Author An Wei explores the nature of reality and the self, and whether one has a choice to accept either
I sat up in the canoe and saw the moon hanging large in the sky; the light seemed to drip down like drops of water. The sea breeze rushed past and my cold body couldn’t help but shiver. I slowly exhaled a heavy breath and rubbed my eyes with the backs of my hands, maybe too hard; tears almost came out. I looked up at the moon, so round in the sky. Beneath it, there was a thin silhouette in the light. That was my destination.
The canoe rested against a simple pier at the lighthouse. I climbed up, and tied the canoe to the post. I stood at the door of the lighthouse and twisted the handle, but it didn’t turn, so I pushed gently and it opened. There was a stairway in front.
“Is anybody there?” I called out.
After a while, a faint voice filtered down to my ears.
“Wait a moment, I’m coming.”
I stood there for a while at the base of the stairs, but didn’t see anyone. I then sat on the steps, facing the open door and looking out at the pitch-dark sea. Because the moon was behind me, I could see all the stars in the sky and the horizon where ocean and sky met.
“I’m sorry for making you wait,” the woman’s voice said again, but much louder.
I turned around and saw her standing behind me. She was as beautiful as her voice.
“Don’t worry,” I stood up. “Time is something I have.”
“So you’re…the new lighthouse keeper?”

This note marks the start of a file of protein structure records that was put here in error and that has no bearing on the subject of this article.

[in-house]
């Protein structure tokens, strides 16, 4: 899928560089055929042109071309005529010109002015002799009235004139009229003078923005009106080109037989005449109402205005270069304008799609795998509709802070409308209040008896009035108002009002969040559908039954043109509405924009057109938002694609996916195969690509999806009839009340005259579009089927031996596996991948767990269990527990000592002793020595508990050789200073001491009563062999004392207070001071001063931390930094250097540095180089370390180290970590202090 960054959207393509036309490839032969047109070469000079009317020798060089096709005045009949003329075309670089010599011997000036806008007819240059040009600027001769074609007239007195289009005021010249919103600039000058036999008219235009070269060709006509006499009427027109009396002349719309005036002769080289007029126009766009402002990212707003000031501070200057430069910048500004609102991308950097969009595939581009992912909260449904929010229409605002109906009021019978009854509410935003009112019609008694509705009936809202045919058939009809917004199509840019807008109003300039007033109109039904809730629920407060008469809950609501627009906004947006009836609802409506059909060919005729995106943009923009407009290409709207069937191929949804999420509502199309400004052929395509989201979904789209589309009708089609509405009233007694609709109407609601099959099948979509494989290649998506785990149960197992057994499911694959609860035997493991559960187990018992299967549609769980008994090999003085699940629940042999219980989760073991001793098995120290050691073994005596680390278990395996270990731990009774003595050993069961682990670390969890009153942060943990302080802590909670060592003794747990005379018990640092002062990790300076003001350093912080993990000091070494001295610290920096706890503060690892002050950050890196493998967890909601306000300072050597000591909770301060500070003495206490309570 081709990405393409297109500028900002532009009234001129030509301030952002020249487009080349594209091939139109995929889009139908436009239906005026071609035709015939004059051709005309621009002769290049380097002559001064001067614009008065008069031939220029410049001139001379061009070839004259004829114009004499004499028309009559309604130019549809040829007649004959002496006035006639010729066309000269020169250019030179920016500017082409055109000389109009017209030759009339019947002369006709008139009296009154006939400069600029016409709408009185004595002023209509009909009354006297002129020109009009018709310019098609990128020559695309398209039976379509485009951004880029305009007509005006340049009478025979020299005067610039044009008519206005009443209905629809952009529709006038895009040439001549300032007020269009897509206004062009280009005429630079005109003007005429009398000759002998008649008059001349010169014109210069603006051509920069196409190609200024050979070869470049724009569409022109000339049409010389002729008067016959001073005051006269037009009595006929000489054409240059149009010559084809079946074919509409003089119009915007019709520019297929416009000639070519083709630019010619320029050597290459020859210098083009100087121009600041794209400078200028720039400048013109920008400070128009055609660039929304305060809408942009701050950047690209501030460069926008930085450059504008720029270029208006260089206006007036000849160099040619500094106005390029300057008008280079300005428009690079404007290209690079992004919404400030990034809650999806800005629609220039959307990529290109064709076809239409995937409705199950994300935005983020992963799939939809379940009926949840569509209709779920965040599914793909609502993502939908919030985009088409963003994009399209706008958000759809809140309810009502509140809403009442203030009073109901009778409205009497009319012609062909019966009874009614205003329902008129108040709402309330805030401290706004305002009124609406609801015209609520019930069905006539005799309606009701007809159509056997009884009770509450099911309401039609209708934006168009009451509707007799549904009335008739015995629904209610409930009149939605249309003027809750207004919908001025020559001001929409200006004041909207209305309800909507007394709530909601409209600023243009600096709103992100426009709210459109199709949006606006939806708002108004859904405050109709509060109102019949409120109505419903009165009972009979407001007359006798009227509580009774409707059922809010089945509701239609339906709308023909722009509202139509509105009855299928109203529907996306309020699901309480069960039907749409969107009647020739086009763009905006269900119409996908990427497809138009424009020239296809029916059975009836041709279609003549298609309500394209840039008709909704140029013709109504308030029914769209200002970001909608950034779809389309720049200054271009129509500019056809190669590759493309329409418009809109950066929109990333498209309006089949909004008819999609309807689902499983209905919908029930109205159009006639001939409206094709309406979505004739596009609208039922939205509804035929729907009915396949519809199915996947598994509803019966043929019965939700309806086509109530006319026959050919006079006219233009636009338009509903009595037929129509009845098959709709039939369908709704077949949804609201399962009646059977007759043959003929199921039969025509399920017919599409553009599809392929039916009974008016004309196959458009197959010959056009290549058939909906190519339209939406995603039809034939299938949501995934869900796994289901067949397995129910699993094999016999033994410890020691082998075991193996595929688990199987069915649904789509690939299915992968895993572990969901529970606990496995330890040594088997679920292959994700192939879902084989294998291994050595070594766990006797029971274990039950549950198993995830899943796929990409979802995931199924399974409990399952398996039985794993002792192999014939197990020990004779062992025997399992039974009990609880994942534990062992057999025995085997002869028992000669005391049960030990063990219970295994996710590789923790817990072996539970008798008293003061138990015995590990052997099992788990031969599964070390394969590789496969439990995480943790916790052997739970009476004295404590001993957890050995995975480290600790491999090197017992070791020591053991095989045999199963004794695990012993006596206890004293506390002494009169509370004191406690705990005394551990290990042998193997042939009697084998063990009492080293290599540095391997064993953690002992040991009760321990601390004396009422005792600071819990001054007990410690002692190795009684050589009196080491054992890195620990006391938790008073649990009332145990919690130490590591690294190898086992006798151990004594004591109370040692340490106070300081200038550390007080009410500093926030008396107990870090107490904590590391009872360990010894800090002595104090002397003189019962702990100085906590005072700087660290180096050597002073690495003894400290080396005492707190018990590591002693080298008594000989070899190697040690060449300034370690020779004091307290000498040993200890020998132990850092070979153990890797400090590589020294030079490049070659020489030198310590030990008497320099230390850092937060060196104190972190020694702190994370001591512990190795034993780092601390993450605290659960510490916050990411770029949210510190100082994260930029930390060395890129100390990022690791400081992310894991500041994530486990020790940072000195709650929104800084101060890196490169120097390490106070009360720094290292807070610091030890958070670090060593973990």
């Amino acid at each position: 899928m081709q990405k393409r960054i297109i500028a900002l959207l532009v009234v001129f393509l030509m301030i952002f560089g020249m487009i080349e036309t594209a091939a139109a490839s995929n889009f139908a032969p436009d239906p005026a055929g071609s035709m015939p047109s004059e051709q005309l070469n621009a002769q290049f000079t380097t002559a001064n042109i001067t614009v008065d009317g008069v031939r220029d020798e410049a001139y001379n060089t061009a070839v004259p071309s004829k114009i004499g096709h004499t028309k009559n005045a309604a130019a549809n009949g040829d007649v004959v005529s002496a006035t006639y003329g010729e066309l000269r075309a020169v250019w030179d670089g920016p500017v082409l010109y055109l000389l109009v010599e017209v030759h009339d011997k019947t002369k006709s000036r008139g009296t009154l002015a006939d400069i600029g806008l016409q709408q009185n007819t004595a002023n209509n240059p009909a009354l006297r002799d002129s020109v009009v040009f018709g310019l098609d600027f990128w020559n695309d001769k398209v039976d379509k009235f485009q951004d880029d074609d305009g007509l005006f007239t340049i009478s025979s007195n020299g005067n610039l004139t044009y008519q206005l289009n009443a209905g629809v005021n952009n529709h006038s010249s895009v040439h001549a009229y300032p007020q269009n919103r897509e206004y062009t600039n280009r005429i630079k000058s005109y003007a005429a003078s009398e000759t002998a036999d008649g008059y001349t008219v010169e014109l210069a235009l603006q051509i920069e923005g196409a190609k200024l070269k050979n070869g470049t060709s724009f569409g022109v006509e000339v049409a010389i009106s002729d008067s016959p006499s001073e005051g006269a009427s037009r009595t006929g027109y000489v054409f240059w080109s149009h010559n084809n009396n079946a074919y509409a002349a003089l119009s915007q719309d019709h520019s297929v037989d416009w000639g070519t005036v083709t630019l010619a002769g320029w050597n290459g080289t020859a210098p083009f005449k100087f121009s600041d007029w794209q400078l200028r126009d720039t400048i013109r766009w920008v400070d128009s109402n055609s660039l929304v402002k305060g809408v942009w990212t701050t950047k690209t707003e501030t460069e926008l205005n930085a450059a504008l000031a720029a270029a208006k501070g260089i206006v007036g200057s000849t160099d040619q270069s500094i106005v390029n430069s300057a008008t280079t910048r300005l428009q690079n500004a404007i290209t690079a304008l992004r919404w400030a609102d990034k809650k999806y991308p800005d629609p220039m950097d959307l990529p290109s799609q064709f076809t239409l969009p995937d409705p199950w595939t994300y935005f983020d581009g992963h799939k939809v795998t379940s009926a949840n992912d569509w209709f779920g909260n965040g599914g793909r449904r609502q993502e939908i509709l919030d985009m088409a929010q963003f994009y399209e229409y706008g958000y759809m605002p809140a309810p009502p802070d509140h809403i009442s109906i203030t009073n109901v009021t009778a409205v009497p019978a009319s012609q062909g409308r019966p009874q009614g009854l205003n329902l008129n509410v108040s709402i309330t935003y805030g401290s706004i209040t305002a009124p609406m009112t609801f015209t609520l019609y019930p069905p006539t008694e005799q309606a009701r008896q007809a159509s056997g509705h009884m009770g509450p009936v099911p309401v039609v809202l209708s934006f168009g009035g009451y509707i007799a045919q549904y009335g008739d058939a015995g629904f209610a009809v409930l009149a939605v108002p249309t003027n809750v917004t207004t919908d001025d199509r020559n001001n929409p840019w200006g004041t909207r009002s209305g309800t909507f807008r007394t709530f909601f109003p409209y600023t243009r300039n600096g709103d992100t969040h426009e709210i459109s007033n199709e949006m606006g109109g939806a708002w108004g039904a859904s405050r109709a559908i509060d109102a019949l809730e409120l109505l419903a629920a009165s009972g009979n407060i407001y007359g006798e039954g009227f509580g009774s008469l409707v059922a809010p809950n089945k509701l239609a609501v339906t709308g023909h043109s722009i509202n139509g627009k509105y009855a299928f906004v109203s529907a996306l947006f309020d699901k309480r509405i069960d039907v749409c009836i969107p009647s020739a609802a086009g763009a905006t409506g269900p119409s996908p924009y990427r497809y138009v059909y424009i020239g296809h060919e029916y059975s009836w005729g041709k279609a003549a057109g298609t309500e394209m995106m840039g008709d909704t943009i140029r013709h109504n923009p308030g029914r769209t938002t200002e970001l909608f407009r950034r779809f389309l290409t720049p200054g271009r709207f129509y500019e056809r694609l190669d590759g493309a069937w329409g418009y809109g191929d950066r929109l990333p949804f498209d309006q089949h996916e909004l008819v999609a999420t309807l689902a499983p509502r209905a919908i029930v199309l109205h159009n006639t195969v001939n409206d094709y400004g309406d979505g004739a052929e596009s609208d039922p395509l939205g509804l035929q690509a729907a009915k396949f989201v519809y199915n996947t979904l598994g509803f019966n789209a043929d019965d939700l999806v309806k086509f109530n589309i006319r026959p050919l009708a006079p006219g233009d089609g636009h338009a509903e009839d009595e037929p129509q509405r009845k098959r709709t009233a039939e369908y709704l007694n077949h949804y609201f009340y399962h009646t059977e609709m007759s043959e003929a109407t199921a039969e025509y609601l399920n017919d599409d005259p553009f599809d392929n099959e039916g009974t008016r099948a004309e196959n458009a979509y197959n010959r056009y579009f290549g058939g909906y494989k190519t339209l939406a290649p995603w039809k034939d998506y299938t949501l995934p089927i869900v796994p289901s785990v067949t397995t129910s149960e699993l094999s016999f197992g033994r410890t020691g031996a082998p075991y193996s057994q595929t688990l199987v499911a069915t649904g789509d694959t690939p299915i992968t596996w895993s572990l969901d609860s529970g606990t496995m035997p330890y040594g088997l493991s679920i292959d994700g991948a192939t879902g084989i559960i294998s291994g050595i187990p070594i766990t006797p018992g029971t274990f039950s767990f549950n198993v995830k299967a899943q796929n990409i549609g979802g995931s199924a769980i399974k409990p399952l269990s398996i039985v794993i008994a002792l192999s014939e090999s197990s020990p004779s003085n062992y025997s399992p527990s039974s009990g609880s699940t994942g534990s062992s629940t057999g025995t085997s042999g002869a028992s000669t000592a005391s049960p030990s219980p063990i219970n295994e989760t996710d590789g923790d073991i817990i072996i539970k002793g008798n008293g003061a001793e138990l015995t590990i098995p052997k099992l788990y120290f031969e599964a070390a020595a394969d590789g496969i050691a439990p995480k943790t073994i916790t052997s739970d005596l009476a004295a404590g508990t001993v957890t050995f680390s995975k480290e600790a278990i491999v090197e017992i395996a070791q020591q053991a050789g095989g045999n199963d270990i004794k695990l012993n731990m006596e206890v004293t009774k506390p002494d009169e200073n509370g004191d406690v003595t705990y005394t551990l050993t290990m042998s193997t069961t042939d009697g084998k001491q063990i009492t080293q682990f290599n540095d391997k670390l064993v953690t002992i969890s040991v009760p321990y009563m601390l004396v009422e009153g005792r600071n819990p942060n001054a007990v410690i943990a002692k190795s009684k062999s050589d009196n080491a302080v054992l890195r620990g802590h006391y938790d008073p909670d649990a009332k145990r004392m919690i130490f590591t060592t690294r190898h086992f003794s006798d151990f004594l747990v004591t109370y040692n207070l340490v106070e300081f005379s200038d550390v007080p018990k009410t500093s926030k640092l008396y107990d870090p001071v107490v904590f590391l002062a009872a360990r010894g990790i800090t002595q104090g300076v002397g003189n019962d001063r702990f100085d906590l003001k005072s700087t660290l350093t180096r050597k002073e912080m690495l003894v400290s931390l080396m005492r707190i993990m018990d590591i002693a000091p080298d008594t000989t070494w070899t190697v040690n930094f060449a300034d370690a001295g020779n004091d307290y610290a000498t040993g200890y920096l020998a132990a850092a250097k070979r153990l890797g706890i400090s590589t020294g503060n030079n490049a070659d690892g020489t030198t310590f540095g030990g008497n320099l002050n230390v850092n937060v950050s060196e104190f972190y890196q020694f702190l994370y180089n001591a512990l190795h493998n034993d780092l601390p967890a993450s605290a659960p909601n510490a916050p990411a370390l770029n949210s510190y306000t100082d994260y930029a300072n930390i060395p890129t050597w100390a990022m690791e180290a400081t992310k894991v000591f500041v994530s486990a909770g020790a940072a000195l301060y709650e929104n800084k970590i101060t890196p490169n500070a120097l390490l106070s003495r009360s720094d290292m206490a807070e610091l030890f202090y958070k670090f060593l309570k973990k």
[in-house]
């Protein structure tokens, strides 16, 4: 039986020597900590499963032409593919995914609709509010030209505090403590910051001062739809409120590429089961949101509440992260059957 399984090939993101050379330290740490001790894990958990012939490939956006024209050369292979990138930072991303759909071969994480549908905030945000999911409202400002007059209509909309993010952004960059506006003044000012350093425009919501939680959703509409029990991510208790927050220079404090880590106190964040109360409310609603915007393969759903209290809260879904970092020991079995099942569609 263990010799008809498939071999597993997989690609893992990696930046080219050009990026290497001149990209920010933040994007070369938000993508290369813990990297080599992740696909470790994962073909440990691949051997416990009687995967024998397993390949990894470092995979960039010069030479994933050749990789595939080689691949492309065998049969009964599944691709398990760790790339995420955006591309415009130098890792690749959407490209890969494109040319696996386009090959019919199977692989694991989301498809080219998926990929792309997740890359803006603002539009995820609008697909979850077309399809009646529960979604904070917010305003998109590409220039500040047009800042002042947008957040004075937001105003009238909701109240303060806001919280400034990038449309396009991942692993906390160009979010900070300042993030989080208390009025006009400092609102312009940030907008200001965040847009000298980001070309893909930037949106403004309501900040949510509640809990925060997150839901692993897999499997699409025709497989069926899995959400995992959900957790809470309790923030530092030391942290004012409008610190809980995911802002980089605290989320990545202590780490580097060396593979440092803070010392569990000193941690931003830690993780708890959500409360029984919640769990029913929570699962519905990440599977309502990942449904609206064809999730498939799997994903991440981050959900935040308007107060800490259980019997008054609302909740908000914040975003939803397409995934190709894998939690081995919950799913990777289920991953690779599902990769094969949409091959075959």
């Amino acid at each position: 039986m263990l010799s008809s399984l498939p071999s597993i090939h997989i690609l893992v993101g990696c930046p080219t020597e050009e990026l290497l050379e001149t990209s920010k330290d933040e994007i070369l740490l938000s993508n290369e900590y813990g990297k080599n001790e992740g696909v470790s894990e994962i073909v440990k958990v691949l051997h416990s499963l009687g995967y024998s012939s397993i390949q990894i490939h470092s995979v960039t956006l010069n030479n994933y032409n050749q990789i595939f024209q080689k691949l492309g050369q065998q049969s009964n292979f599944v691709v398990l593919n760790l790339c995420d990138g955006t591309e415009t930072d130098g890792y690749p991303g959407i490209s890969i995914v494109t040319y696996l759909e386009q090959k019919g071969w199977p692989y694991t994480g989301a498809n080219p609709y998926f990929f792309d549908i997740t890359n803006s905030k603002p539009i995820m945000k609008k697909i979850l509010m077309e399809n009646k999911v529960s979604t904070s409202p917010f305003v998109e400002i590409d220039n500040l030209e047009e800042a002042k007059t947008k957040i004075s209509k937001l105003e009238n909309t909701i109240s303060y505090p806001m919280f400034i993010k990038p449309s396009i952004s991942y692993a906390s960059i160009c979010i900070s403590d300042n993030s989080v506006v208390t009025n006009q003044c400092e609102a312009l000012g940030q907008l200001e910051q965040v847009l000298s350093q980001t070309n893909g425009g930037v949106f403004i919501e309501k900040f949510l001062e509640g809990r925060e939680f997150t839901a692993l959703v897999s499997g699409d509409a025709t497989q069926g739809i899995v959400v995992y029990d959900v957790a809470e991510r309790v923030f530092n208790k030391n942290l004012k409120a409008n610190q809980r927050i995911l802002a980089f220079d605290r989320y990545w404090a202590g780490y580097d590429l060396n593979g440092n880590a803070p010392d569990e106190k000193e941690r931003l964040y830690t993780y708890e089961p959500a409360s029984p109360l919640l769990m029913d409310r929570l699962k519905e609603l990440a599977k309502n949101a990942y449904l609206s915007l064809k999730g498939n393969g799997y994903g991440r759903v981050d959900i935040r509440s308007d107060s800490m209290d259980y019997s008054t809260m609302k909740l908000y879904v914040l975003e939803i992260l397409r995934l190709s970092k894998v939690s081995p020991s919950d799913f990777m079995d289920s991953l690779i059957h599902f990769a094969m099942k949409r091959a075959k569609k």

I nodded, “Maybe, at least that’s as much as I know.”
“Well, then that’s all right.” She laughed, “Every keeper is like this.”
“And you? You’re the former keeper?”
“No,” she said. “I’m the keeper’s assistant.”
“And what about the last keeper?”
“Well, he’s gone, and now you’re here.
“Well, yeah, that makes sense.”
I followed her on the spiral staircase, endlessly up, round and round. There were no lights or windows, but it wasn’t dark. I felt that the light flowed down from above. Not long after, her voice became distant again, like it sounded when she first answered. It was a strange feeling, like the stairs were winding a straight plane round and round the tower. I looked up and found my view unobstructed; I could see the wavering light emanating from the top floor of the lighthouse, just as if I were outside the tower. I couldn’t make up my mind whether I was spiralling up or if the staircase was straight. For the first time, I discovered it was easier to lose oneself on a straight road than on a curved one.
I didn’t feel lost, though. What kept me alert was the scent of her body. It wasn’t just fragrant; it also had a calming gentleness. Smelling her scent, being around her, everything else became unimportant, even natural.
Stepping through time, fragrance, light, and stairs, we came closer to that entrance. When we were almost covered by the light, she opened a door to the right, and we walked in. After we closed the window, the light was outside. Even though the room didn’t have a light of its own, it had a large window. Light from the huge moon spilled in from outside, but it was no longer grandiose, just gentle and calm.
The light in the center of the room illuminated a small wooden table with a wooden chair next to it. In the darkness on the side of the room, there was a single bed and a bookshelf. There were no other furnishings.
“This is your room. If you need anything, you can go to the room upstairs to get me.” She pointed to the door behind her.
“So what’s my job?”
“To guard this tower.” She laughed, “Guard the light; don’t let it go out.”
I nodded—that’s right, that was the keeper’s basic job.
I walked over to the bookshelf. There was the keeper’s diary and some CDs.
“So many CDs, but no CD player,” I said.
“You don’t need a CD player.”
“I can listen to the CDs without one?”
“I don’t know. But the previous keeper never needed a CD player.”